The importance of temperature and thermoregulation for optimal human sleep

Shreyas S. Joshi, Thomas J. Lesser, Jonathan W. Olsen, Bruce F. O'Hara

Research output: Contribution to journalArticlepeer-review

27 Scopus citations


In the last few decades, there has been a decline in average sleep duration and quality that has adversely affected general health of the population. Increased use of artificial lighting, television, noise, and light emitting gadgets in the post-industrial society has led to an environment full of factors that can adversely affect sleep. Sleep is essential for the restoration of health and well-being, and has a direct effect on the quality of life of an individual. It is thus imperative to design constructions that provide a sleep permissive environment. In addition to environmental factors, sleep and wakefulness in humans is affected by a multitude of physiological parameters as well. The mechanisms and interplay between these factors that influence sleep permissiveness or promotion have received relatively little attention. The present review takes a holistic approach in explaining the basic circadian and homeostatic processes that influence sleep and sleepiness, and then delves deeper into how the thermal rhythms of the body affect these processes. It also discusses previous research and models in construction design that influence ambient temperature, skin surface temperature, and other thermoregulatory factors that can be controlled for optimal sleep.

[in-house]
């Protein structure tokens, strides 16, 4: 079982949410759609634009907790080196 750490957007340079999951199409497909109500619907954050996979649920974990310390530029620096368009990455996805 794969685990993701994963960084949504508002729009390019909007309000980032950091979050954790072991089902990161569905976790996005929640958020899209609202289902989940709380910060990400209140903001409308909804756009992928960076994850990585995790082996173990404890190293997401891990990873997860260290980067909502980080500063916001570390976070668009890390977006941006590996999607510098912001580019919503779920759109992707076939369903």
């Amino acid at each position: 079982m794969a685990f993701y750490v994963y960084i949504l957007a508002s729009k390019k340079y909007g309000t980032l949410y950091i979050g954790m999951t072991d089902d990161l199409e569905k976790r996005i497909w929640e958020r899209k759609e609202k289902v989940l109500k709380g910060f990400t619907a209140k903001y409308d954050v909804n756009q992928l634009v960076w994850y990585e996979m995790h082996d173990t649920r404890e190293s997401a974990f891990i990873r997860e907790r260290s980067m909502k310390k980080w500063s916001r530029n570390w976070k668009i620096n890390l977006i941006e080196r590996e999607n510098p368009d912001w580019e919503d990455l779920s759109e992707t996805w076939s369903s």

Original languageEnglish
Pages (from-to)153-157
Number of pages5
JournalEnergy and Buildings
StatePublished - Nov 1 2016


  • Behavior
  • Physiology
  • Sleep
  • Thermal comfort
  • Thermoregulation

ASJC Scopus subject areas

  • Civil and Structural Engineering
  • Building and Construction
  • Mechanical Engineering
  • Electrical and Electronic Engineering


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